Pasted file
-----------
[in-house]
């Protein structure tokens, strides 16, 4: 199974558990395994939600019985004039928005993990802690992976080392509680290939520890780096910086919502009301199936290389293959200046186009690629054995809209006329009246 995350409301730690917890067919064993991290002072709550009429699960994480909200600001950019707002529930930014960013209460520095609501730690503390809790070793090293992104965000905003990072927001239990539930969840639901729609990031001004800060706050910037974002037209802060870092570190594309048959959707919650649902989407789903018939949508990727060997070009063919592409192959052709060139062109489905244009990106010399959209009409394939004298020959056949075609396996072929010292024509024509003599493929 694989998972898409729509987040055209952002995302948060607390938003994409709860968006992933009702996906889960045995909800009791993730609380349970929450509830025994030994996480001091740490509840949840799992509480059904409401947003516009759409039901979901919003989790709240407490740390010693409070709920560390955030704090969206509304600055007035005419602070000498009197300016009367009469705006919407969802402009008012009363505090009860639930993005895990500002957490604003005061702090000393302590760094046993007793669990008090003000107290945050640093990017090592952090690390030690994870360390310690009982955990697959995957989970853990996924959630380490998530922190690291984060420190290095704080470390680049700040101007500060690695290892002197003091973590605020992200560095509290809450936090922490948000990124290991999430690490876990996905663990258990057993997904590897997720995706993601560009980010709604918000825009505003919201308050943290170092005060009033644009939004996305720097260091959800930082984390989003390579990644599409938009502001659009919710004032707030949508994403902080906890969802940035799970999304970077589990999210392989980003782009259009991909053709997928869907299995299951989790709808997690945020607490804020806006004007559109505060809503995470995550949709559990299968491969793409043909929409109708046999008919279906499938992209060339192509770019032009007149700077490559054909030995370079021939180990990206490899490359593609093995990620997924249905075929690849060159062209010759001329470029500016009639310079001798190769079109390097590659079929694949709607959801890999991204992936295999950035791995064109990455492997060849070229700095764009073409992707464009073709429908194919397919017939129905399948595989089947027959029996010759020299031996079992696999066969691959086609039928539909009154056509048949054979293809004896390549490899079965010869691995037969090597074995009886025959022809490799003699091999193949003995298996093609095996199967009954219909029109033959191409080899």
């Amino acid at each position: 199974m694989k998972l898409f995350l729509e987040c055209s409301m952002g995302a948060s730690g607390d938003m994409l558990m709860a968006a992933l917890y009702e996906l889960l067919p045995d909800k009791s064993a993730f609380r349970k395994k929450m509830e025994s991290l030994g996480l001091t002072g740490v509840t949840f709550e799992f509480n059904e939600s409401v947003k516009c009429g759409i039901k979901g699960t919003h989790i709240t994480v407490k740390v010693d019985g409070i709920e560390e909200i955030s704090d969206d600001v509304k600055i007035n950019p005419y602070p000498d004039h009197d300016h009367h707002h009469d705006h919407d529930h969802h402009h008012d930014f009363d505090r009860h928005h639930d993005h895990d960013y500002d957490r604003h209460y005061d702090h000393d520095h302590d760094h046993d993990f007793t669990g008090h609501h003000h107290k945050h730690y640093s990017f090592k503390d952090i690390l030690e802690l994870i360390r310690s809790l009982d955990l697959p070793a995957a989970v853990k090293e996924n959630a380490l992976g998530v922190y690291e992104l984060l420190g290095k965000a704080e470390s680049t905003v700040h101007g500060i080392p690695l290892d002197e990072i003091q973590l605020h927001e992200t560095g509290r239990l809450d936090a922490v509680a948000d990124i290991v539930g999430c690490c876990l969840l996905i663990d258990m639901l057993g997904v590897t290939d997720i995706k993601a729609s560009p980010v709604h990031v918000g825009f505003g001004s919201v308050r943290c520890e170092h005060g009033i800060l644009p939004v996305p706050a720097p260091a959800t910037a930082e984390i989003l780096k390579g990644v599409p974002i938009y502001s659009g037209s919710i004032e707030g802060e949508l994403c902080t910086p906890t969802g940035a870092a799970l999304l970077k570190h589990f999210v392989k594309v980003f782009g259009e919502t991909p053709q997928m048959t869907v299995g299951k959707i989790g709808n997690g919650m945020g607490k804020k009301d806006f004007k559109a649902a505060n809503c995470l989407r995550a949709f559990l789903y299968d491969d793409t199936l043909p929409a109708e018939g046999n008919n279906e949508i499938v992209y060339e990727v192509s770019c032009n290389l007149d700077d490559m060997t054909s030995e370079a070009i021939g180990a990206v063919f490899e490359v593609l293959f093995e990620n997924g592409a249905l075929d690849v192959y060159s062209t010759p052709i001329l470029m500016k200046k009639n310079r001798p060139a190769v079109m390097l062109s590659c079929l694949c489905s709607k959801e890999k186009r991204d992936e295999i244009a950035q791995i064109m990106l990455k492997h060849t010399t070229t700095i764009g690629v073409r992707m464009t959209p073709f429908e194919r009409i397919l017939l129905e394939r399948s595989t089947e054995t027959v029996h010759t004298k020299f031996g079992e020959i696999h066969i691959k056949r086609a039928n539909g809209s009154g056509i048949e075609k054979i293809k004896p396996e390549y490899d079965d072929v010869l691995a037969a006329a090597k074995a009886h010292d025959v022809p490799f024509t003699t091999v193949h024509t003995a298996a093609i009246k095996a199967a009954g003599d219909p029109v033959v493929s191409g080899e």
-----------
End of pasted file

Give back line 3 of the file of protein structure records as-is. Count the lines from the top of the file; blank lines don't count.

């Amino acid at each position: 199974m694989k998972l898409f995350l729509e987040c055209s409301m952002g995302a948060s730690g607390d938003m994409l558990m709860a968006a992933l917890y009702e996906l889960l067919p045995d909800k009791s064993a993730f609380r349970k395994k929450m509830e025994s991290l030994g996480l001091t002072g740490v509840t949840f709550e799992f509480n059904e939600s409401v947003k516009c009429g759409i039901k979901g699960t919003h989790i709240t994480v407490k740390v010693d019985g409070i709920e560390e909200i955030s704090d969206d600001v509304k600055i007035n950019p005419y602070p000498d004039h009197d300016h009367h707002h009469d705006h919407d529930h969802h402009h008012d930014f009363d505090r009860h928005h639930d993005h895990d960013y500002d957490r604003h209460y005061d702090h000393d520095h302590d760094h046993d993990f007793t669990g008090h609501h003000h107290k945050h730690y640093s990017f090592k503390d952090i690390l030690e802690l994870i360390r310690s809790l009982d955990l697959p070793a995957a989970v853990k090293e996924n959630a380490l992976g998530v922190y690291e992104l984060l420190g290095k965000a704080e470390s680049t905003v700040h101007g500060i080392p690695l290892d002197e990072i003091q973590l605020h927001e992200t560095g509290r239990l809450d936090a922490v509680a948000d990124i290991v539930g999430c690490c876990l969840l996905i663990d258990m639901l057993g997904v590897t290939d997720i995706k993601a729609s560009p980010v709604h990031v918000g825009f505003g001004s919201v308050r943290c520890e170092h005060g009033i800060l644009p939004v996305p706050a720097p260091a959800t910037a930082e984390i989003l780096k390579g990644v599409p974002i938009y502001s659009g037209s919710i004032e707030g802060e949508l994403c902080t910086p906890t969802g940035a870092a799970l999304l970077k570190h589990f999210v392989k594309v980003f782009g259009e919502t991909p053709q997928m048959t869907v299995g299951k959707i989790g709808n997690g919650m945020g607490k804020k009301d806006f004007k559109a649902a505060n809503c995470l989407r995550a949709f559990l789903y299968d491969d793409t199936l043909p929409a109708e018939g046999n008919n279906e949508i499938v992209y060339e990727v192509s770019c032009n290389l007149d700077d490559m060997t054909s030995e370079a070009i021939g180990a990206v063919f490899e490359v593609l293959f093995e990620n997924g592409a249905l075929d690849v192959y060159s062209t010759p052709i001329l470029m500016k200046k009639n310079r001798p060139a190769v079109m390097l062109s590659c079929l694949c489905s709607k959801e890999k186009r991204d992936e295999i244009a950035q791995i064109m990106l990455k492997h060849t010399t070229t700095i764009g690629v073409r992707m464009t959209p073709f429908e194919r009409i397919l017939l129905e394939r399948s595989t089947e054995t027959v029996h010759t004298k020299f031996g079992e020959i696999h066969i691959k056949r086609a039928n539909g809209s009154g056509i048949e075609k054979i293809k004896p396996e390549y490899d079965d072929v010869l691995a037969a006329a090597k074995a009886h010292d025959v022809p490799f024509t003699t091999v193949h024509t003995a298996a093609i009246k095996a199967a009954g003599d219909p029109v033959v493929s191409g080899e």